2. A man no more knows how he thinks, just because he has a brain in his skull, than he knows how he makes blood, because he has marrow in his bones.

On The Brain

  1. The brain is natures latest and ferocious instrument of self preservation.
  2. Remember: The brain has no brain inside to guide it.

On Thinking

  1. To think is to act–inside the brain.

On the Brain as controller

  1. The brain controls nothing–it transmits.

On Organisation in the Brain

  1. The brain organizes nothing–it acts.
  2. The brain has no gimmick, just five billion years of research and development.
  3. The brain knows nothing of how it ought to act it knows only what it does.
  4. The test of a brain is its achievement of a goal.
  5. Note for the sociologist: The brain uses compulsion throughout.

On the “absolute” Brain

  1. Every brain is also an anti-brain.

On the “brain-like” mechanism

  1. No system is brain like – every system is brain like – as you please.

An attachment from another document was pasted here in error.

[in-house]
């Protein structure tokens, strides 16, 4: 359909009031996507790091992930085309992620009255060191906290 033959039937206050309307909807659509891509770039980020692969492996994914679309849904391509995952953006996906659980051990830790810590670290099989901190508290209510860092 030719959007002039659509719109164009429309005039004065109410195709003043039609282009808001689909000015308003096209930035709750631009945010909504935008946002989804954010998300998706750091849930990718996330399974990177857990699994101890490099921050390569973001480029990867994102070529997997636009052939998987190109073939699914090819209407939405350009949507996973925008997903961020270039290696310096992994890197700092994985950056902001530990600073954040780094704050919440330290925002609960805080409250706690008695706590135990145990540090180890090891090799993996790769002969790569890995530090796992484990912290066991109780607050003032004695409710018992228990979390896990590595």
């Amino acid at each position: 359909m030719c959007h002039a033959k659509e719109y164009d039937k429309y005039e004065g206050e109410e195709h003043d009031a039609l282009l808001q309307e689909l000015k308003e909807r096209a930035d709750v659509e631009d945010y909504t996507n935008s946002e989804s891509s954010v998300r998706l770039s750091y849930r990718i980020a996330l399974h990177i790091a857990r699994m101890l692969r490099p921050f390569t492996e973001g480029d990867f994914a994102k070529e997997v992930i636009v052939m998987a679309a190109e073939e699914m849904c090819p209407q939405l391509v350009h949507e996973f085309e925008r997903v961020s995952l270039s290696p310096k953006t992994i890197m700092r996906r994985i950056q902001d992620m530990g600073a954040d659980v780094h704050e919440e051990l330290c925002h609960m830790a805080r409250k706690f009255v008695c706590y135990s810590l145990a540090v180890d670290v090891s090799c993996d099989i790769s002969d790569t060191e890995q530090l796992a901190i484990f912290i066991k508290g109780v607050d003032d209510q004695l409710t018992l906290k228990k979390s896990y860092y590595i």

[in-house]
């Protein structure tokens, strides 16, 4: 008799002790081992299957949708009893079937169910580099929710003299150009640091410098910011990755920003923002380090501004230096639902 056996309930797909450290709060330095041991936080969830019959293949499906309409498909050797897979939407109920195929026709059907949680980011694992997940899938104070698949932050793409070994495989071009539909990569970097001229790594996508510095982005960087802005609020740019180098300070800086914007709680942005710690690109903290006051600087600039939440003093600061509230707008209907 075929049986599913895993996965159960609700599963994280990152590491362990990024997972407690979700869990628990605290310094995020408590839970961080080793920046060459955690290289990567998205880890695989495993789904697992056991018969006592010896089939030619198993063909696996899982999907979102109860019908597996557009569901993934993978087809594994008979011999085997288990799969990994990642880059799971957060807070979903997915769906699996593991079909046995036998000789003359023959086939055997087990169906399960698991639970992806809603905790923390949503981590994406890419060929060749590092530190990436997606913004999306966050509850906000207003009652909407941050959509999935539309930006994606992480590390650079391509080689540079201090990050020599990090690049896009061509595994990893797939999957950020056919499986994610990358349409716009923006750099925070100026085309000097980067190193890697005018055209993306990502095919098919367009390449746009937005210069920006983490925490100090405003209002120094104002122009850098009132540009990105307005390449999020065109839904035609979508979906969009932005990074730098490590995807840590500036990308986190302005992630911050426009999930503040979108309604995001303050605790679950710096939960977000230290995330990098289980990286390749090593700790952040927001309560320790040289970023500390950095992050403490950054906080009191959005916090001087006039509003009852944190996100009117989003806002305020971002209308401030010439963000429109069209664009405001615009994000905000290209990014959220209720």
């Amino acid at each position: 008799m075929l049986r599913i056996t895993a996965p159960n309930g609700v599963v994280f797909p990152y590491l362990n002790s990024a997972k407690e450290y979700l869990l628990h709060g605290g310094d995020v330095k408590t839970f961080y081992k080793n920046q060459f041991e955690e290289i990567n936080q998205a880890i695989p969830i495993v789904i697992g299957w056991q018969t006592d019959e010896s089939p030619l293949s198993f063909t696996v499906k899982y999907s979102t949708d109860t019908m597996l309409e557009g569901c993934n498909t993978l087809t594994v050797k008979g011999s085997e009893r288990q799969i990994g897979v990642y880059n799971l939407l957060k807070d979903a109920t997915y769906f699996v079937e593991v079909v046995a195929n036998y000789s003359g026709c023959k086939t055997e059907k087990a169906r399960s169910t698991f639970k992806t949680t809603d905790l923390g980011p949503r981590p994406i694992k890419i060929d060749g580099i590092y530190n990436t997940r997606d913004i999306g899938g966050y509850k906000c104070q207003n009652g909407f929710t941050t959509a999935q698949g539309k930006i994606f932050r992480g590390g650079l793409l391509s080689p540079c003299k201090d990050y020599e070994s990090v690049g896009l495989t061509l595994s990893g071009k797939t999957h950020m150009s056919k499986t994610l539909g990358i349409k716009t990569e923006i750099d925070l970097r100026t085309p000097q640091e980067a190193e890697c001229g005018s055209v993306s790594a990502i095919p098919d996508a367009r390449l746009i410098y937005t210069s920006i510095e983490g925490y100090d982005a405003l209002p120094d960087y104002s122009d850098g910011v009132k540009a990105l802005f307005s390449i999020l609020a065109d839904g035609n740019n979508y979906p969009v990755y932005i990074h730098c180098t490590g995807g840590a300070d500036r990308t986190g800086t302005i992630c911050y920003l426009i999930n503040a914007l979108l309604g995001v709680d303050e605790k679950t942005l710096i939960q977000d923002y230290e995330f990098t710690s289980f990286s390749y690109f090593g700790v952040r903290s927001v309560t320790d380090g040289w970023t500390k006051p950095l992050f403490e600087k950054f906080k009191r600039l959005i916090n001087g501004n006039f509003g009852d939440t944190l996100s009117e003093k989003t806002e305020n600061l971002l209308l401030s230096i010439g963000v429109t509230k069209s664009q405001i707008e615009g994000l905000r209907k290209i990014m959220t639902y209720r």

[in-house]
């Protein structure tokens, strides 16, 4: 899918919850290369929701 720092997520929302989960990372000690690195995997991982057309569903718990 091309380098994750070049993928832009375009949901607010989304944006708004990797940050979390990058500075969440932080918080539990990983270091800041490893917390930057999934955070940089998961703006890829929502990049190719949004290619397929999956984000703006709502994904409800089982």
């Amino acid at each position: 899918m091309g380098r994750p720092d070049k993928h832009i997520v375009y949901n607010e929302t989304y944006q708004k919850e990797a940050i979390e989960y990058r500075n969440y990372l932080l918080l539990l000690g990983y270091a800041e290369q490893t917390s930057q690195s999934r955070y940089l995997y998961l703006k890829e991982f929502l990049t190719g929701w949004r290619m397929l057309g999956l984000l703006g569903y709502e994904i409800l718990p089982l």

On Neurophysiology

  1. Natural selection insists that neuronic details shall be irrelevant for whole behavior.
  2. Natural selection insists that the nature of the parts shall be irrelevant for the behavior.
  3. The neurone is the one unit that, in psychology, is quite devoid of interest, it is too small to be visible in the man’s action, and too large to be sufficient in memory.
  4. The neurone is the one unit that, in behaviour, is quite devoid of interest today it is too small to be noticeable in a man’s action, and too gross to carry a trace of memory.
  5. No mammal will ever understand the mammalian brain completely.
  6. The man who talks today of probability in the brain is usually trying to return to the days when everything in the brain was so delightfully vague.

On Learning the unforseen

  1. No man knows what to do against the really new.
  2. All wisdom is wisdom after the event.
  3. When a machine breaks, it changes its mind.
  4. Every system changes its mind by breaking.
  5. The educated brain is the wreckage left after the experiences of training.

On Adult Adaptation

  1. The adult brain is the wreckage left by the experiences of childhood.

On Memory: the value of Experience

  1. Don’t appoint, as the President’s driver, an Englishman who has spent thirty years learning to drive on the left.